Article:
I agree with Karin Wittenborg 100% that all library workers should be valued, regardless of their title or designation. If that was her goal in taking this action, it’s a noble one. I question whether removing faculty status from librarians will achieve that, since the stratification issue is usually cultural and not just a faculty vs. non-faculty one. If I were at UVa, would worry about the rift this act would create for decades until all those with grandfathered-in faculty status retire. However, I don’t buy the library faculty assembly assumption that librarians will not be as professionally engaged if they’re not faculty. Part of being a good librarian (not just good faculty) is being engaged in our profession, aware of emerging trends in our areas, learning from the successes and failures of other libraries, and sharing our own successes and failures. If your librarians aren’t engaged (and there are many different ways to do this, not just publishing peer-reviewed articles, attending ACRL, and serving on ALA committees), they should be fired. That should be part of the job of everyone working in a library, not just faculty. And it also should be supported for everyone in a library.

In the end, I don’t think our being faculty or not being faculty has any bearing on whether faculty and students value us. It’s what we do that matters. Being a fantastic liaison. Meeting emerging faculty and student needs. Making faculty members’ lives easier (whether it’s helping them with the data management part of a grant app, helping with a lit review, helping them develop great research assignments, etc.). Supporting students at their points of need. These are the things that will make faculty and students value us. In general, I think libraries should be much less focused internally and much more focused externally than they currently are.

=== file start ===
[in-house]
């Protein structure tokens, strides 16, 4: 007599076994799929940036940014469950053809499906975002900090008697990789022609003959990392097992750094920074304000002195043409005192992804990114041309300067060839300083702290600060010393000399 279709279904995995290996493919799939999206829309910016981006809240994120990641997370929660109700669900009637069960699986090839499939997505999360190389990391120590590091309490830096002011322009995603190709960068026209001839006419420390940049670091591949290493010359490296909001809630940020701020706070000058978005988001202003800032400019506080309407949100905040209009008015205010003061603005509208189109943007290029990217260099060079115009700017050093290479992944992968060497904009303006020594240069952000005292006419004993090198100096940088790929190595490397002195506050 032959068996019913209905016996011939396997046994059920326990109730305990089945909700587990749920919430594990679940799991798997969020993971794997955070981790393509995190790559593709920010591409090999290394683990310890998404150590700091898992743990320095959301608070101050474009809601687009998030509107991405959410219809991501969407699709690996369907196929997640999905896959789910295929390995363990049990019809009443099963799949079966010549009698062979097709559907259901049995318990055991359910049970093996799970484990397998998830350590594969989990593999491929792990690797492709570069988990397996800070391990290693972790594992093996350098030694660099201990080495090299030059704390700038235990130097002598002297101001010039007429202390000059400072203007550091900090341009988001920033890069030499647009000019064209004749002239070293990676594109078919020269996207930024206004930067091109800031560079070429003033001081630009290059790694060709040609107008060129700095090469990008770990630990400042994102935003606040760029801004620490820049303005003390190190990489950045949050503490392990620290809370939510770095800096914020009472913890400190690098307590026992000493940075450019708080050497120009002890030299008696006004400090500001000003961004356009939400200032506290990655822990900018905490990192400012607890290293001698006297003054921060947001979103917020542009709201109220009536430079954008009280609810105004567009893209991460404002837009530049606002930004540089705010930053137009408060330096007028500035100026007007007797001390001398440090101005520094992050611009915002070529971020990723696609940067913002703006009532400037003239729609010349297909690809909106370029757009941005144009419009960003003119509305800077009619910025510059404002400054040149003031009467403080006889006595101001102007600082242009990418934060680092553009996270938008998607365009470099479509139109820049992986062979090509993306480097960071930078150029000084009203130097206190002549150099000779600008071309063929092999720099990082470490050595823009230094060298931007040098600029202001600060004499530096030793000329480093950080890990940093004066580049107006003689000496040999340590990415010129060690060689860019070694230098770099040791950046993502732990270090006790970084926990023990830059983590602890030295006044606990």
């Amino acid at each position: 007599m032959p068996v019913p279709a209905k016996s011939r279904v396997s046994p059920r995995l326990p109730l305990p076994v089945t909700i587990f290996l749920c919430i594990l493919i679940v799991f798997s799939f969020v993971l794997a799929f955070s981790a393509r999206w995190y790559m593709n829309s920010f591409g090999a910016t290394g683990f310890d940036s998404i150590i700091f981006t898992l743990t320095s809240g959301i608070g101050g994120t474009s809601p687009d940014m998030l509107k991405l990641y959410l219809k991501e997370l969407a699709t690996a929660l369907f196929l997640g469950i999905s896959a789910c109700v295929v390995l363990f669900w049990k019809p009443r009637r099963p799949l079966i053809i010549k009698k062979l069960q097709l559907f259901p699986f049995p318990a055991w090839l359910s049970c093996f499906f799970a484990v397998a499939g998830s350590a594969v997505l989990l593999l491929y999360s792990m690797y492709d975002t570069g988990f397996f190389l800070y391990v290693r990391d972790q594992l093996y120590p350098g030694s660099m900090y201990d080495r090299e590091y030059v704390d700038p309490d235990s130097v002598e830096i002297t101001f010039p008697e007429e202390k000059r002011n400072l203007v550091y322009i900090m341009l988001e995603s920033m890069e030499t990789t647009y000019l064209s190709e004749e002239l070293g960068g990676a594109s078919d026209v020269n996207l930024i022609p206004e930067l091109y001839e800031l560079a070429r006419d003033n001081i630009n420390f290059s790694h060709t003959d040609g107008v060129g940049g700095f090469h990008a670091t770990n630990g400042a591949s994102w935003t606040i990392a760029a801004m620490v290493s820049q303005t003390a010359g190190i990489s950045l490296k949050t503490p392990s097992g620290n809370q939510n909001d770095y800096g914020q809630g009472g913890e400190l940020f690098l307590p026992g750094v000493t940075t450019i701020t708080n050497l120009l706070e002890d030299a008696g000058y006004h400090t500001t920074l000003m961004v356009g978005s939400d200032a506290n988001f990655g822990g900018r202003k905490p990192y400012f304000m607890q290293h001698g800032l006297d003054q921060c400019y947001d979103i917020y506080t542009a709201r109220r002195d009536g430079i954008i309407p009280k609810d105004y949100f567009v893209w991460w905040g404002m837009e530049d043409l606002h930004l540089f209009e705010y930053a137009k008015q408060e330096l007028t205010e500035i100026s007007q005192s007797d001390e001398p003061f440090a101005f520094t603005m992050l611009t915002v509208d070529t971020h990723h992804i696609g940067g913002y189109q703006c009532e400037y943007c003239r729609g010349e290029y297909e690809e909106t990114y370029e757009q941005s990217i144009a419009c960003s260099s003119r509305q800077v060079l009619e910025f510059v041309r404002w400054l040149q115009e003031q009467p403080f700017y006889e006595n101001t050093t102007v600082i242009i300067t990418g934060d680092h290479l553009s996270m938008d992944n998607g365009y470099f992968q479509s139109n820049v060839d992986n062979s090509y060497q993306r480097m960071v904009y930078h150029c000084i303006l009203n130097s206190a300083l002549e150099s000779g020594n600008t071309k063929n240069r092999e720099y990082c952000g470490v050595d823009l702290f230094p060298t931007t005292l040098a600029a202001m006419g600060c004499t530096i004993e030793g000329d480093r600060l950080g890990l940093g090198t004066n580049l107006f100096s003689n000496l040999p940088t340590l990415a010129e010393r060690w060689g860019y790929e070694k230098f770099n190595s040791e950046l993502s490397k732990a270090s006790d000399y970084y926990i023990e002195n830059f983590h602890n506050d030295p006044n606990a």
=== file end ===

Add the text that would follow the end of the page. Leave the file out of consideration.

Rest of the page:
Those of you without faculty status: are you able to serve on key committees with faculty? Do you feel plugged into what the University is doing? Do you feel like the library’s position suffers on-campus as a result of your not having faculty status?